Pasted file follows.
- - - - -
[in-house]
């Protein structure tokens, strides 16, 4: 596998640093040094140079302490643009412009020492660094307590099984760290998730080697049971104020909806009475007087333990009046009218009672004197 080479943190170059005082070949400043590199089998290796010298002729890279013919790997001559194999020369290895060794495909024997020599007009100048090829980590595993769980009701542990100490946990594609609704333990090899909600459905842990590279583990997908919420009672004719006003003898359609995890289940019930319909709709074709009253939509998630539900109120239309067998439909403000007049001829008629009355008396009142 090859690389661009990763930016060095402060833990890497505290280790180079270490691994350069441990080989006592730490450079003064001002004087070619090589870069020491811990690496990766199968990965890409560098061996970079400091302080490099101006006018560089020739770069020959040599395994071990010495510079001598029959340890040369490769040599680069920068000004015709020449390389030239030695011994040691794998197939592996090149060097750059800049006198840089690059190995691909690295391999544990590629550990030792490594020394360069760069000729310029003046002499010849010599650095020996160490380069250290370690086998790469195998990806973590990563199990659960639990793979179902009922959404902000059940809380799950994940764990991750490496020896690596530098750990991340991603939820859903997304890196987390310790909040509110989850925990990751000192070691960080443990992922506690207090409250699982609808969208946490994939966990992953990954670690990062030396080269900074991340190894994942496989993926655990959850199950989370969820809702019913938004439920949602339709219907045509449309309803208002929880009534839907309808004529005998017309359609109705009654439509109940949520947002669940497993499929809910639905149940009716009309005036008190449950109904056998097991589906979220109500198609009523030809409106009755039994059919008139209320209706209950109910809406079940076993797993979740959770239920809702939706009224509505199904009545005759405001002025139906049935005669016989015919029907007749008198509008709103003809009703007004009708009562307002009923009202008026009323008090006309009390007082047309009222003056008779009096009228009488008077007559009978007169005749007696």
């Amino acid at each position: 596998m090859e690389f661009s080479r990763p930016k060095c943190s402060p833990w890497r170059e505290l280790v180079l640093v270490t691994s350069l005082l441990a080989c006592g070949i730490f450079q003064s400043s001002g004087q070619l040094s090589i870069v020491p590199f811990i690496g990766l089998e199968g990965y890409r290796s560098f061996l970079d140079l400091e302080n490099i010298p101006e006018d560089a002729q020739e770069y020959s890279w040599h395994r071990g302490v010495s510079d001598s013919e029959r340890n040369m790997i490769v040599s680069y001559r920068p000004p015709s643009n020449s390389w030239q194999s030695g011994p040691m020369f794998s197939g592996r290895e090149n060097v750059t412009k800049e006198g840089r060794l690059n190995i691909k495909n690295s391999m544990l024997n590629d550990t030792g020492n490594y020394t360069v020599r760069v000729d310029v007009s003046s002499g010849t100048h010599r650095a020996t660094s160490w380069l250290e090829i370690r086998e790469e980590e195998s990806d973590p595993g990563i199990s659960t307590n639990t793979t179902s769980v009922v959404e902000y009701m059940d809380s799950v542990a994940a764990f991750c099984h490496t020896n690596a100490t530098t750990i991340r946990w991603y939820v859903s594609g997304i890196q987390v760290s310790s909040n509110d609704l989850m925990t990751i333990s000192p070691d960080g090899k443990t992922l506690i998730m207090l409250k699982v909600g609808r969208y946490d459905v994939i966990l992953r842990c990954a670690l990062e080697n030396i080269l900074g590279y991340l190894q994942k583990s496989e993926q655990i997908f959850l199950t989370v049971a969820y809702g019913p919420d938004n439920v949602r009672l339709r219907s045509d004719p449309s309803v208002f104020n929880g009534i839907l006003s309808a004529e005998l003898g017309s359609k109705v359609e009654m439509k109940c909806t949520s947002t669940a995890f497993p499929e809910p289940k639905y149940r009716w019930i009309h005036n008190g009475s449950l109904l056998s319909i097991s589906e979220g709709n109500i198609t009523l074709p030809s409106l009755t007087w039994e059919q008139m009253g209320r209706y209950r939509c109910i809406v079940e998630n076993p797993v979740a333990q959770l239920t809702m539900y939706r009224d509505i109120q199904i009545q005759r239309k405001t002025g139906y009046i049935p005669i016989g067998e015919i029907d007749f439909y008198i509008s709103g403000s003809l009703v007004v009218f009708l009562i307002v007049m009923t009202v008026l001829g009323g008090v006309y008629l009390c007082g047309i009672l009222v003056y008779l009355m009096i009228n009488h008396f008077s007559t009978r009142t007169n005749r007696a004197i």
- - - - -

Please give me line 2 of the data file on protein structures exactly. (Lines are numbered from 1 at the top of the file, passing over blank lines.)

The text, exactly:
């Protein structure tokens, strides 16, 4: 596998640093040094140079302490643009412009020492660094307590099984760290998730080697049971104020909806009475007087333990009046009218009672004197 080479943190170059005082070949400043590199089998290796010298002729890279013919790997001559194999020369290895060794495909024997020599007009100048090829980590595993769980009701542990100490946990594609609704333990090899909600459905842990590279583990997908919420009672004719006003003898359609995890289940019930319909709709074709009253939509998630539900109120239309067998439909403000007049001829008629009355008396009142 090859690389661009990763930016060095402060833990890497505290280790180079270490691994350069441990080989006592730490450079003064001002004087070619090589870069020491811990690496990766199968990965890409560098061996970079400091302080490099101006006018560089020739770069020959040599395994071990010495510079001598029959340890040369490769040599680069920068000004015709020449390389030239030695011994040691794998197939592996090149060097750059800049006198840089690059190995691909690295391999544990590629550990030792490594020394360069760069000729310029003046002499010849010599650095020996160490380069250290370690086998790469195998990806973590990563199990659960639990793979179902009922959404902000059940809380799950994940764990991750490496020896690596530098750990991340991603939820859903997304890196987390310790909040509110989850925990990751000192070691960080443990992922506690207090409250699982609808969208946490994939966990992953990954670690990062030396080269900074991340190894994942496989993926655990959850199950989370969820809702019913938004439920949602339709219907045509449309309803208002929880009534839907309808004529005998017309359609109705009654439509109940949520947002669940497993499929809910639905149940009716009309005036008190449950109904056998097991589906979220109500198609009523030809409106009755039994059919008139209320209706209950109910809406079940076993797993979740959770239920809702939706009224509505199904009545005759405001002025139906049935005669016989015919029907007749008198509008709103003809009703007004009708009562307002009923009202008026009323008090006309009390007082047309009222003056008779009096009228009488008077007559009978007169005749007696």